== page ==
The other discussion topic centered on public relations and lying.  It included a brief survey.  This one did not generate nearly as many replies and the exchange was more reserved and scholarly.  Still, I found the general topic distasteful.  Lying violates ethical standards I support.  Even a “white lie” is a lie. It has no business in public relations.  Period.

Vox Populi is Alive and Well.

Those of us who studied Latin know the translation of vox populi:  “Voice of the people.”  Its origins are from Imperial Rome, I gather, but today it’s more akin to a man-on-the-street interview.  But back when the Empire was flourishing, it was a form of mass communication.  Often, news and information was posted in a public place for the citizens to absorb.

While strolling my Avondale/Logan Square neighborhood on this sunny, yet frosty, January day, I noticed several paper signs affixed to utility poles and adorning the windows of our hipster caffeine center, The New Wave Coffee Shop.  The messages promoted apartments for rent, guitar lessons from a local rocker, the January line up at local rock clubs and more.  One that really stood out: An area resident offered round-trip $5 rides for the auto-deprived to the local Trader Joe’s grocery.  (I applaud this person for their industriousness.)

It’s heartening to know that even in this era of Craigslist, social media and message boards, the most basic form of mass communication — a paper sign in a public place — still has believers.

Something Dim Beneath the Dim Job News.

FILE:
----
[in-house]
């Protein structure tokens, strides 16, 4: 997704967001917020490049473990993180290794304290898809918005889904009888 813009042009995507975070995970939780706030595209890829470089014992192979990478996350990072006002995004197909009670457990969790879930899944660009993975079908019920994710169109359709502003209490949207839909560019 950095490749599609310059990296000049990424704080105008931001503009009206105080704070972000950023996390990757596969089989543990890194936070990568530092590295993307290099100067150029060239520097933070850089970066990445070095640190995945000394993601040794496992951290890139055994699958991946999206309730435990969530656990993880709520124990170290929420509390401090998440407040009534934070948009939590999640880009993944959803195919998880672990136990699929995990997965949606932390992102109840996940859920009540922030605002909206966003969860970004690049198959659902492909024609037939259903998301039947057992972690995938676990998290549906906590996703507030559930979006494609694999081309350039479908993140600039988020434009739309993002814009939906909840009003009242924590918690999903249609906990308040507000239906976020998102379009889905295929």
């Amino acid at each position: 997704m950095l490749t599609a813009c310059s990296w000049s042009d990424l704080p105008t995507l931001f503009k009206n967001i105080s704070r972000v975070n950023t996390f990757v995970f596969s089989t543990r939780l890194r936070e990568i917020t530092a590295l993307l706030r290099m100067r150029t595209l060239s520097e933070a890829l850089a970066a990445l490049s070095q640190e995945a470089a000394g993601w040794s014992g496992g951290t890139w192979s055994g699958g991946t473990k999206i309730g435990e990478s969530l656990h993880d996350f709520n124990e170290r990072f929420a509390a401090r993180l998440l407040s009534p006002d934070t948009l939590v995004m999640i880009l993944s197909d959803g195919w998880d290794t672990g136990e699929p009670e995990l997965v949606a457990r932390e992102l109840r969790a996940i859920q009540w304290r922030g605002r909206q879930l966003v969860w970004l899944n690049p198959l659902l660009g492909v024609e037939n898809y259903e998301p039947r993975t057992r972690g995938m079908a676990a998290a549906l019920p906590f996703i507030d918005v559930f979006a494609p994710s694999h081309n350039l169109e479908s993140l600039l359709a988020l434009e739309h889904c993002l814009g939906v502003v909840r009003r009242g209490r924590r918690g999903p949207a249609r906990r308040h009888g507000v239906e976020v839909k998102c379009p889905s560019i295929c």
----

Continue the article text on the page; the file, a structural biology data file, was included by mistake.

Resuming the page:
Like all of us job-seekers, I was hoping for better news on the employment front. But Friday, Washington announced the economy shed 85,000 jobs in December.  This comes after relatively encouraging updated news that we added 4,000 jobs in November — a month when we reportedly lost 11,000 positions.

Continued job losses and minimal to no new job creation is disheartening.  What’s perhaps more disheartening is this projection:  More and more people have dropped out of the labor force and stopped looking for work.  In essence, they’ve given up. This is a sad development.

Since my job was eliminated just more than four months ago, I been busier than ever.  My days center on finding another great public relations position and include:

1. Networking, networking and more networking.
2. Taking on project assignments.
3. Learning more about social media and Web 2.0 applications.
4. Meeting colleagues and contacts for coffee.

This is a time of opportunity for me.  It’s a time for me to reinvent myself and be poised to charge ahead and make a difference.  Yes, it’s been tough. We’ve curtailed many expenses, and I haven’t had a real vacation since April.

Yet, I’m thriving. I’m energized. I’m ready for the next challenge in my life and my career.  If you’re listening: Bring it on!  If I can offer any advice or direction, please reply.  I will respond.